''It has been three months, so of course we would like things to be moving a lot quicker,'' he said. ''At this point, we are getting a little impatient, but we are also trying to let them focus on what they need to do.
''This really is on a whole new level,'' Francis said. ''Something like this is not representative of Maine. It has no place here.''
One craigslist post appeared on June 4, offering ''a rare collection of museum quality Maine Indian scalps. Included is two squaws, two children and two 'noble indigenous savages.' ''
The post said the items -- including ''beads, tattoos and leather tags to identify the sex and approximate age'' -- were in shadow boxes and were part of a ''private Fesseden museum.''
''There was a recent death in the ownership,'' the post said. ''The family were among Maine's earliest settlers and will discriminate in selling to white people only.''
Another post appeared on June 6, with much of the same information. It said the scalps were from the ''Fesseden-Avery collection which was a privately owned museum.
''Early white settlers who were taming the new lands were able to subdue these primitives,'' the post said. ''Obviously, these artifacts aren't for everybody and I will discriminate (def: means to choose wisely) and sell to white people only.''
Julia Clark, collections manager at the Abbe Museum in Bar Harbor, said private collections of tribal items do exist in Maine but she has never heard of anyone possessing human remains.
She said she has never heard of a ''Fesseden'' or ''Fesseden-Avery'' collection. Clark said there are no known examples in New England of American Indian scalps preserved from the era of bounty hunting.
The Abbe Museum offers exhibitions and programs on Maine's Wabanaki heritage. The Wabanaki people include Maine's four Indian tribes: Maliseet, Micmac, Penobscot and Passamaquoddy.
Clark does not believe that anyone has ever been prosecuted in Maine for trafficking in American Indian artifacts or remains. She said the posts deserve the full attention of law enforcement agencies, even if they turn out to be a hoax.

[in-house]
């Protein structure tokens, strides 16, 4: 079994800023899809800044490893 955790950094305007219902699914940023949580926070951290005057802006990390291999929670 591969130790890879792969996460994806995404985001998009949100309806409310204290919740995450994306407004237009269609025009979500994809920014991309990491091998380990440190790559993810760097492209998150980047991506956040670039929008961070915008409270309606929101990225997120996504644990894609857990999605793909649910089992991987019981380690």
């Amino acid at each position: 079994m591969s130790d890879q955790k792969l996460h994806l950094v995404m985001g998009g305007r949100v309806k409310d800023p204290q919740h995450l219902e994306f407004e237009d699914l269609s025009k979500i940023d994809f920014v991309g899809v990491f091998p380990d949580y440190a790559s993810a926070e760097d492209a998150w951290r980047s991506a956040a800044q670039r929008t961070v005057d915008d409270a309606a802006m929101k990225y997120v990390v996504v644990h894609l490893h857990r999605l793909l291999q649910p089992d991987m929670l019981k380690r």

''The cultural insensitivity in the posts, that alone is distressing,'' Clark said.
John Bear Mitchell said it is hard for him to understand how human remains could be so devalued. Mitchell is a member of the Penobscot Nation who teaches at the University of Maine and is associate director of the school's Wabanaki Center.
''Even if it is hair, with a little bit of flesh on it, that is human remains. That could be one of our ancestors,'' Mitchell said. ''This doesn't just affect people in the past. It affects us today, people who are living.''
A few years ago, it came to Mitchell's attention that someone was trying to sell a ''Penobscot Indian skull'' on eBay. He helped inform Penobscot leaders, who contacted representatives of the Internet auction site. The posting was immediately removed.
''Things that are taken from graves, that is bad enough because those are human objects,'' Mitchell said. ''But to take a scalp or a skull, to say this was on our family shelf for 100 years and we don't have use for it anymore. To turn them into money, that is perversion.''
Staff Writer Trevor Maxwell can be contacted at 791-6451 or at: